US Senate approves immigration reform

Updated: 2013-06-29 08:03

By Joseph Boris in Washington (China Daily)

  Print Mail Large Medium  Small 分享按钮 0

The United States Senate voted overwhelmingly on Thursday in favor of major changes to the country's immigration system, including the hope of citizenship to millions but also stepped-up security for the southern border with Mexico and new limits on family-based visas.

The 68-32 vote on the legislation, including 14 Republicans in favor, clears the way for action in the House of Representatives, which is widely expected to draft a bill from scratch and where political divisions make prospects for passage uncertain.

US Senate approves immigration reform

For the Asian American and Pacific Islander, or AAPI, community, a key goal of preserving immigration rules designed to keep families intact took a hit in the Senate bill.

In fact, it eliminates the F4 visa category, which allows siblings who are US citizens or legal permanent residents to sponsor their brothers' and sisters' immigration, and caps at 31 the age at which married sons or daughters are eligible for F3 visa sponsorship by a US parent.

Activists in the AAPI community also criticized the Senate bill's merit-based points system for giving preference to highly educated immigrants at the expense of lower-skilled workers, many of them women.

But most have expressed support for the bill, saying that the need to fix a "broken" US immigration system is too great to reject this historic legislation.

"We continue to be concerned about the impact the bill will have on immigrant families, if enacted," said Mee Moua, president of Asian Americans Advancing Justice, a Washington-based advocacy group. "The decision to severely limit the family-based immigration system is a dramatic shift away from our long-held American values. We look forward to working with all members of Congress to improve this bill for women and families by the time it reaches the president's desk."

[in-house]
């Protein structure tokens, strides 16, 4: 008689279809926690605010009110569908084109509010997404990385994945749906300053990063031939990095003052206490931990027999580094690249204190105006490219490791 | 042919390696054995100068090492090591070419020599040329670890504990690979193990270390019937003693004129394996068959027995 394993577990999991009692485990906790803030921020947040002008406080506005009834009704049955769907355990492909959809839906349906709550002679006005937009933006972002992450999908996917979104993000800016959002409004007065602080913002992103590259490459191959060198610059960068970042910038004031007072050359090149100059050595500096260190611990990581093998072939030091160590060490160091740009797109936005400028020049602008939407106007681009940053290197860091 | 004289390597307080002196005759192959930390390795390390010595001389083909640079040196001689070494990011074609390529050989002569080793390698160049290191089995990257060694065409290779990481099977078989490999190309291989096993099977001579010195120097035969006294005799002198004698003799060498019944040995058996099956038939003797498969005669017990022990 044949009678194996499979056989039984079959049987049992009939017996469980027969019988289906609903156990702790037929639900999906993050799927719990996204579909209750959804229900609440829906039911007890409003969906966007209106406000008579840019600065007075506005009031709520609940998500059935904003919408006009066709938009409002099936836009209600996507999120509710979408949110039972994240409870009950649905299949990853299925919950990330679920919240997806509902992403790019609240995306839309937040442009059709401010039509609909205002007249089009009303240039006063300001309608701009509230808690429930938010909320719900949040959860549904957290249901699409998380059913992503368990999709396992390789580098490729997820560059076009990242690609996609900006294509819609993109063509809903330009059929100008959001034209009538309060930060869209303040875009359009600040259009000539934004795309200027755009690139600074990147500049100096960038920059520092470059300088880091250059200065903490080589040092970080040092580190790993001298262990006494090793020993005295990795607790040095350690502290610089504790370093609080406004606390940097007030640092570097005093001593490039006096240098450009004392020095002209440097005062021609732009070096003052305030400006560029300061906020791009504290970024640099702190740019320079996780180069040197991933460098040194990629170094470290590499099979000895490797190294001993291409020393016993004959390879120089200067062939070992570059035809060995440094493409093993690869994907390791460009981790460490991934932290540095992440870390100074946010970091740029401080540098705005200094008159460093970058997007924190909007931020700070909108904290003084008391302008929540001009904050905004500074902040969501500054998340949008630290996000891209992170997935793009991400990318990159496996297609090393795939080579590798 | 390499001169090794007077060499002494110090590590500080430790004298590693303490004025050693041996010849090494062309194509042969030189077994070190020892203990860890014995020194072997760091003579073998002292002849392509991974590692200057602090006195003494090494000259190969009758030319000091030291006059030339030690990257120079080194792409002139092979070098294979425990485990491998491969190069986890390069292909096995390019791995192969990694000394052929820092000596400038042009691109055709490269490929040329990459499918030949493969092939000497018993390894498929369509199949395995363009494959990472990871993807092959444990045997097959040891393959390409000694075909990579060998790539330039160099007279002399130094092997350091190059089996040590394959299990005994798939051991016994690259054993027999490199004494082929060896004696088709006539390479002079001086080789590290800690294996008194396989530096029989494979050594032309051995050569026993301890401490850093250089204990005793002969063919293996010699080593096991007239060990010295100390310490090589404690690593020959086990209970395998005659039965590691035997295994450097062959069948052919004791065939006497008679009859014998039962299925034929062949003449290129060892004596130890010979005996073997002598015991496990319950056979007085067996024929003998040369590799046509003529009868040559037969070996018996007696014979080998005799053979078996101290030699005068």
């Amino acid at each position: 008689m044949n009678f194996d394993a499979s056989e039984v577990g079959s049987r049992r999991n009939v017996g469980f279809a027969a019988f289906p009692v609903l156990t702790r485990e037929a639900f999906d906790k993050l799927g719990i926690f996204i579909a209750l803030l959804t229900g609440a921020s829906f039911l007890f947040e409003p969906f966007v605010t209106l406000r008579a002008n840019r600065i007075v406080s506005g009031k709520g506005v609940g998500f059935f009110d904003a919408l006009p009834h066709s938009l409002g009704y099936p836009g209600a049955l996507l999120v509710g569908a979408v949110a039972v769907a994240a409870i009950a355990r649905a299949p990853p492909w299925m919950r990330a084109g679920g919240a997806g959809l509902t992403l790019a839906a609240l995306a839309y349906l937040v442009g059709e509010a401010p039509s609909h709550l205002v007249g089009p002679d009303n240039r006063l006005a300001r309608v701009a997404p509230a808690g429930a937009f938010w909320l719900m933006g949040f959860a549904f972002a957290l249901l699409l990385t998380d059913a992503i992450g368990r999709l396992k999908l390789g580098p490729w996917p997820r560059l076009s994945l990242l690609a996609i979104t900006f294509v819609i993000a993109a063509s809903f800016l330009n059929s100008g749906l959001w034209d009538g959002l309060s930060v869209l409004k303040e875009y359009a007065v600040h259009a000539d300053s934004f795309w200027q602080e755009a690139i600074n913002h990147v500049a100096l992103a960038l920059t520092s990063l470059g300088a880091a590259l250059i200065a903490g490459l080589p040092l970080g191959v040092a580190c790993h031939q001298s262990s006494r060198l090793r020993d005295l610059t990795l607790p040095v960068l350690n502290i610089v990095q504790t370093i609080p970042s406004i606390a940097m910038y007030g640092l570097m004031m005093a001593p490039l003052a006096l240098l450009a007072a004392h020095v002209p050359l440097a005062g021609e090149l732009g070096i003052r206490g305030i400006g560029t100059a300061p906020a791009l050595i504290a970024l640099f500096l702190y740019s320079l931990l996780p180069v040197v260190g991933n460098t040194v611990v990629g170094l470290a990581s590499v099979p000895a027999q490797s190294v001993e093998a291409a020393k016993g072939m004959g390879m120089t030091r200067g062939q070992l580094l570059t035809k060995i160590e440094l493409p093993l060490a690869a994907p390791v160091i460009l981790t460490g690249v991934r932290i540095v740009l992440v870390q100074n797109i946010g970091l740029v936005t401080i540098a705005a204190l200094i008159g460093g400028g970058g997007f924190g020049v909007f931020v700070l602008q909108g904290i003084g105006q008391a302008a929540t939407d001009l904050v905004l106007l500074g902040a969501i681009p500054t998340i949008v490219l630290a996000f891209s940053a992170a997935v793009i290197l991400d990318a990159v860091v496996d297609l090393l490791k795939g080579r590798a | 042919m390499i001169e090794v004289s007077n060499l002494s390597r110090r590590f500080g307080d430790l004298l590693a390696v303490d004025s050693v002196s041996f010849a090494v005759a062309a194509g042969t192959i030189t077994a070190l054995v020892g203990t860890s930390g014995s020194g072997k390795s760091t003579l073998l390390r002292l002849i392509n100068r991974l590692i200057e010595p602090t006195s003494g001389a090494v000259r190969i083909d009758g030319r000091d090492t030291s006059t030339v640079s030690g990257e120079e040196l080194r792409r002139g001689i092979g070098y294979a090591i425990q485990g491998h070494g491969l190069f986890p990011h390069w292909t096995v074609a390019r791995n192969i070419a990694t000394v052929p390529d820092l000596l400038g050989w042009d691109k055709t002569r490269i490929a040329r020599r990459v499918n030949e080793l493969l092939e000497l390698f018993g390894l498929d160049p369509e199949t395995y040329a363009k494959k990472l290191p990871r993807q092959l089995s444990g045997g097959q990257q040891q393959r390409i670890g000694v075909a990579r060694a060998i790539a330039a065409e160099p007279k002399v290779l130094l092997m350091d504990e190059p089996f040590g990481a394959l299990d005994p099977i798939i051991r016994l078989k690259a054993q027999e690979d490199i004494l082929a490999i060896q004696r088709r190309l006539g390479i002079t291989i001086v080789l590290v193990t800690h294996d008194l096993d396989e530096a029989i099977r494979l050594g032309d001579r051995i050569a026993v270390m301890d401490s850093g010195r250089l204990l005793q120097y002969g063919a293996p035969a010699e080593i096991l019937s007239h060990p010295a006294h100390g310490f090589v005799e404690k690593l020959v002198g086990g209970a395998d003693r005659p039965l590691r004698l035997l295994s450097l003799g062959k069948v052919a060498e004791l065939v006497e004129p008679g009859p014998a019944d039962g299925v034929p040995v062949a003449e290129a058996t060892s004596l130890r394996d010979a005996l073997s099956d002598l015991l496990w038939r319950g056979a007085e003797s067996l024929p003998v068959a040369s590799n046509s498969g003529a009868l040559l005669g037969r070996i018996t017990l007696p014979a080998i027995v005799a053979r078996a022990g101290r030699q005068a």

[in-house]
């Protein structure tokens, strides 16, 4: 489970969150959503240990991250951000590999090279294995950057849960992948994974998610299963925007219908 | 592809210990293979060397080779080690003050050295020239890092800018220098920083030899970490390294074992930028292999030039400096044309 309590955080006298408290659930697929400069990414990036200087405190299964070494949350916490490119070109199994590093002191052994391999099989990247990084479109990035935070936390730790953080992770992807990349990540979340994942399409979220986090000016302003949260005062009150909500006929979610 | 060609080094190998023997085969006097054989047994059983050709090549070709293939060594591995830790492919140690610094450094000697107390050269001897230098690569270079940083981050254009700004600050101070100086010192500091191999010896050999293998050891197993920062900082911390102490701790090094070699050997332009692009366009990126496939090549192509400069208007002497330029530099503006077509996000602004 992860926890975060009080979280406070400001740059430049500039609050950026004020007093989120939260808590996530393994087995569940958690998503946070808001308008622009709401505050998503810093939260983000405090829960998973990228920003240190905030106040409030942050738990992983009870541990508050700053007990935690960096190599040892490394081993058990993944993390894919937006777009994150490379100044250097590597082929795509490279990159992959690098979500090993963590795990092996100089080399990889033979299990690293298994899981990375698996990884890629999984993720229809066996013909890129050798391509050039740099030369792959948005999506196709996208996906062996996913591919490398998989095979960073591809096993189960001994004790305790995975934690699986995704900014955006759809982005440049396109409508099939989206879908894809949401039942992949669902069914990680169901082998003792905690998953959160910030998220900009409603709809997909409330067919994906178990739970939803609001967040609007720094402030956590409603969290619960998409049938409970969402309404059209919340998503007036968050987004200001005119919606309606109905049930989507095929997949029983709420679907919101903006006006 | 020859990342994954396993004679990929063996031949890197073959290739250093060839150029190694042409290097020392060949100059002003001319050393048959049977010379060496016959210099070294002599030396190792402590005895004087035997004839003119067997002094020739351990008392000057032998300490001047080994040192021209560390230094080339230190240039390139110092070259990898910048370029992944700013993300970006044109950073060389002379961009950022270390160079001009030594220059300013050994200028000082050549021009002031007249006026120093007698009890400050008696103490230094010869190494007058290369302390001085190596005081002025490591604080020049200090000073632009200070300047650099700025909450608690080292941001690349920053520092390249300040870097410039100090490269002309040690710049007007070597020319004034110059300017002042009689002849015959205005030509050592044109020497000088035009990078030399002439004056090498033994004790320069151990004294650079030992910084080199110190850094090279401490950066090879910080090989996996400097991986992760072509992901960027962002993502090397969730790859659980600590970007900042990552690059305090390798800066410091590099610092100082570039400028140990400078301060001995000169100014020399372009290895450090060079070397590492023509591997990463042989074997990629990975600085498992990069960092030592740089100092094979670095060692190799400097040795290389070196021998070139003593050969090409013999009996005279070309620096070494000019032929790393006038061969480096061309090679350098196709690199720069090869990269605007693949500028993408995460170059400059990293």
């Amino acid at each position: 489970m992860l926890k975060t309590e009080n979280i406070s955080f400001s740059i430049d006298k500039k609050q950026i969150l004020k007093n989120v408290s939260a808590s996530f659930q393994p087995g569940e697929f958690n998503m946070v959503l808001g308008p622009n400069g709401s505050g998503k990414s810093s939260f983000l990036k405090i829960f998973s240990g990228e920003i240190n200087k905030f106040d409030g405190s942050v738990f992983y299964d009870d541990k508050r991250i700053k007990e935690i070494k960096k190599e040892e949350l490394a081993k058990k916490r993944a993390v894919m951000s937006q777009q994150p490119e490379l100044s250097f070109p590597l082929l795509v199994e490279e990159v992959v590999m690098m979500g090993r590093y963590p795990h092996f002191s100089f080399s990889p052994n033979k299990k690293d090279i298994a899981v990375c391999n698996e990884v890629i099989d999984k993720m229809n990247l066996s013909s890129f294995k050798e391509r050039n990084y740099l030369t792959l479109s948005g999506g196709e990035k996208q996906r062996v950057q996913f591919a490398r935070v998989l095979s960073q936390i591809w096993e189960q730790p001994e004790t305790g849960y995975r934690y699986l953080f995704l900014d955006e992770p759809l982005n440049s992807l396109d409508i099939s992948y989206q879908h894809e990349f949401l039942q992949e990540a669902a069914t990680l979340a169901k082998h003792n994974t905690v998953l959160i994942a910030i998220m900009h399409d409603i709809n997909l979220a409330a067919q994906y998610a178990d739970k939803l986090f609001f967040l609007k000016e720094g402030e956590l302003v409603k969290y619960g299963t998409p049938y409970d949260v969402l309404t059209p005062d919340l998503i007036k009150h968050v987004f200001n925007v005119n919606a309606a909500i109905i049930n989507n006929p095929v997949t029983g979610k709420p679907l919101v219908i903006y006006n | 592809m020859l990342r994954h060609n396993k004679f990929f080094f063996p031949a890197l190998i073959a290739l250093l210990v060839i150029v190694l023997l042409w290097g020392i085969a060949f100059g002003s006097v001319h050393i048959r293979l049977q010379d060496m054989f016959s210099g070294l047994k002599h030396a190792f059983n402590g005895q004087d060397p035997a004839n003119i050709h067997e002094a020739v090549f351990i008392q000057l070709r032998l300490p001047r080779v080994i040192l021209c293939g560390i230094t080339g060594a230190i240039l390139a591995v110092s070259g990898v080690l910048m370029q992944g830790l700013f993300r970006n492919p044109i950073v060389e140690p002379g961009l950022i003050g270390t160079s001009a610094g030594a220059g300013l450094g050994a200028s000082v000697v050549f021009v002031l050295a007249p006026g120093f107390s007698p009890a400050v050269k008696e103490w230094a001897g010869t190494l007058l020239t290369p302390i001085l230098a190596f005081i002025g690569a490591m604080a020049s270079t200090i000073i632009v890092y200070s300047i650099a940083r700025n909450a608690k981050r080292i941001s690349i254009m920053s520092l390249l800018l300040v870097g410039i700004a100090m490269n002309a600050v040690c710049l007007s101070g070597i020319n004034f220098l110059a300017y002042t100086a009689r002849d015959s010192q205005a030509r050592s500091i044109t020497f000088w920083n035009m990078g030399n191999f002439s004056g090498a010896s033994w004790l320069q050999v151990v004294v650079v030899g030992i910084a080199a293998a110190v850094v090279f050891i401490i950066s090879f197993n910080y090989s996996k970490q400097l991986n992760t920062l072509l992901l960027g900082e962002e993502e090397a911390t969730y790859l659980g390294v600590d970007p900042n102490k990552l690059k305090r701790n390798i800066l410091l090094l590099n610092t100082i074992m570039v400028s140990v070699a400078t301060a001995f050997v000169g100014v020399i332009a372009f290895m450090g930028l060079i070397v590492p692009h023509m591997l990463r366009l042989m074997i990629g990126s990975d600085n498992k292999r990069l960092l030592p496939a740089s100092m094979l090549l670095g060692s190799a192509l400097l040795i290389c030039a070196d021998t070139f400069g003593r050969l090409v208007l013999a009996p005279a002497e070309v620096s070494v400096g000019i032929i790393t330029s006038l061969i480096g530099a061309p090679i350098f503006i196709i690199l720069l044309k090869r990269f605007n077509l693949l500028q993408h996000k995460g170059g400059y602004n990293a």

A key member in the House debate, which could begin next week, is Representative Judy Chu, a Democrat on the Judiciary Committee.

It's currently working to draft parts of what may become a comprehensive bill for the full chamber to consider.

"Today is a landmark moment in the fight to fulfill America's promise as a nation of immigrants," Chu said in a statement.

"More than two-thirds of the Senate, from all reaches of the country and both ends of the political spectrum, answered the call for immigration reform that the American people made loud and clear in last year's election. In doing so, they also leveled a challenge for the House to follow suit."

She blasted Republicans in the House for an immigration strategy to "slow-walk and cherry-pick" potential legislation.

Senator Mazie Hirono, a Democrat from Hawaii, said she voted for the legislation on Thursday despite its flaws. Like Chu, she is the daughter of Asian immigrants and a member of CAPAC.

"This bill is not perfect, but it's a true compromise developed through a transparent and open process," Hirono said, applauding its path to citizenship for 11 million people now living in the US illegally as well as provisions to clear the family immigration backlog in the current system.

She urged her former House colleagues to pass a bill similar to the Senate's, which is unlikely.